HEALTH

Diplomat, Commcare named top companies by Inc. magazine

BY Alaric DeArment

SWARTZ CREEK, Mich. Two specialty pharmacies have earned places on a list of the 500 fastest-growing private companies in the United States.

Swartz Creek, Mich.-based Diplomat Specialty Pharmacy, which operates six pharmacies in the Midwest and Florida, announced Wednesday that it had made the 235th place in Inc. magazine’s 2009 Inc. 500, which ranks the country’s top private companies every year. In addition, Commcare, a Fort Lauderdale, Fla.-based, $100 million specialty pharmacy with three locations founded in 1996, came in at 374 on the list. Commcare was profiled in the inaugural issue of Specialty Pharmacy, a new magazine within the Drug Store News group of publications.

“While coming in at 235 in the nation is an amazing achievement, the additional details are even more astounding,” Diplomat president and CEO Phil Hagerman said in a statement.

Those “additional details” include Diplomat’s number-one rank among the 43 companies listed in the healthcare category, a place among the top 10 companies ranked by total revenue and the company’s 917% growth over the last three years.

“At Diplomat, we’re proud to make Inc.’s Top 500 list,” Hagerman said. “This achievement recognizes the creativity, dedication and hard work that have gone into building Diplomat Specialty Pharmacy into what it is today.”

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Study: Birth control pill use may decreases risk of urinary incontinence

BY Michael Johnsen

WASHINGTON A new study from Sweden published Wednesday found that users of oral contraception have significantly reduced rates of urinary incontinence compared with women who used other forms of contraception.

Researchers at the Karoliska Institute and at Gothenburg University used the Swedish Twin Registry to examine the relationship between the use of oral contraceptives and urinary incontinence. After using statistical methods to control for factors such as age, Body Mass Index and ever having been pregnant, the data showed that the women who had used oral contraceptives had lower rates of lower urinary tract symptoms than non-users.

“With so many women using oral contraceptives, it is vital that we continue to fully understand their non-contraceptive effects, both positive and negative,” stated Dale McClure, president of the American Society for Reproductive Medicine. “This kind of research will help us better advise our patients as they make decisions about contraception, or possibly seek to avoid urinary tract problems.”

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The Partnership for a Drug-Free America kicks off its third annual Time To Talk Month

BY Michael Johnsen

NEW YORK The Partnership for a Drug-Free America on Monday kicked off its third annual Time To Talk Month with a new online guide to help parents guide their teens through tough transition times, including back-to-school, when added social and academic pressures make teens more vulnerable to trying drugs and alcohol. Time To Talk is the Partnership’s movement designed to help parents and caregivers start and maintain open, honest dialogue and help them talk with their kids about the risks of drugs and alcohol.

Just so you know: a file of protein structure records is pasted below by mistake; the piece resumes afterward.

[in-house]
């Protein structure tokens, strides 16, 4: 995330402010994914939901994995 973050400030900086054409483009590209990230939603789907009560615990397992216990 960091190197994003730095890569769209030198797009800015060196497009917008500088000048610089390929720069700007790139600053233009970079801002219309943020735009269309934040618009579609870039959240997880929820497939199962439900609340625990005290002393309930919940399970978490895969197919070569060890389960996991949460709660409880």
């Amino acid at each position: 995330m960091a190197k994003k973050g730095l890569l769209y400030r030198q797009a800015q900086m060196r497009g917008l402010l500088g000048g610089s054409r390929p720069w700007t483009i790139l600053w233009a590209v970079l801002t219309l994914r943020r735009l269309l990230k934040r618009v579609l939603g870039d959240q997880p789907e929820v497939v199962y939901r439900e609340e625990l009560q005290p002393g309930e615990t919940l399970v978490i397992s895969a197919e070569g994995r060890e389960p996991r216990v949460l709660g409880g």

“The beginning of the school year is an especially vulnerable time for most kids, especially for teens making the move from middle school to high school, or any child who is starting a new school,” stated Sandi Delack, president of the National Association of School Nurses. “The good news is that there’s a lot of support available for parents to help their kids make a smoother, safer transition. One significant resource for parents is the school nurse, who has experience working with children and adolescents and an understanding of the stress students experience in school.”

A recent online survey of more than 2,500 moms conducted by Vocalpoint.com in collaboration with the Partnership revealed that their No. 1 concern about back-to-school time is that their child “might be exposed to kids who drink or use drugs” (29%), followed closely by worries that their teens “will feel pressure to do well academically or pressure from tests” (22%).

A 2007 Partnership study of 6,500 teens indicated that the no. 1 reason teens use drugs is to cope with school stress, and according to the National Institute on Drug Abuse, the key risk periods for adolescent drug abuse are during major transitions, such as entering middle or high school or leaving home for college.

“These survey results are a powerful reminder that the risks of drugs and alcohol remain top of mind for moms, and it’s no surprise that these concerns are heightened at back to school,” stated Steve Pasierb, president of the Partnership. “This year, we’ve dedicated our annual Time To Talk Month to helping parents understand teen transitions and identify when their kids need more encouragement to make healthy choices by giving parents a guide to make the conversation easier.”

The research-based guide “Transitions & Teens: A Guide for Parents” is available as a free download at TimeToTalk.org, and was created in consultation with parenting experts, psychologists and family therapists. The guide helps parents understand how transition periods (i.e.back-to-school, starting a new school, divorce, and even financial trouble at home can impact a child’s vulnerability to risky behaviors, including drugs and alcohol.

Time To Talk reaches parents and caregivers through the support of 2009 sponsors A&E Network, Consumer Healthcare Products Association, Comcast, The Hershey Company, King Pharmaceuticals, Major League Baseball Charities, Wyeth Consumer Healthcare and Yahoo!

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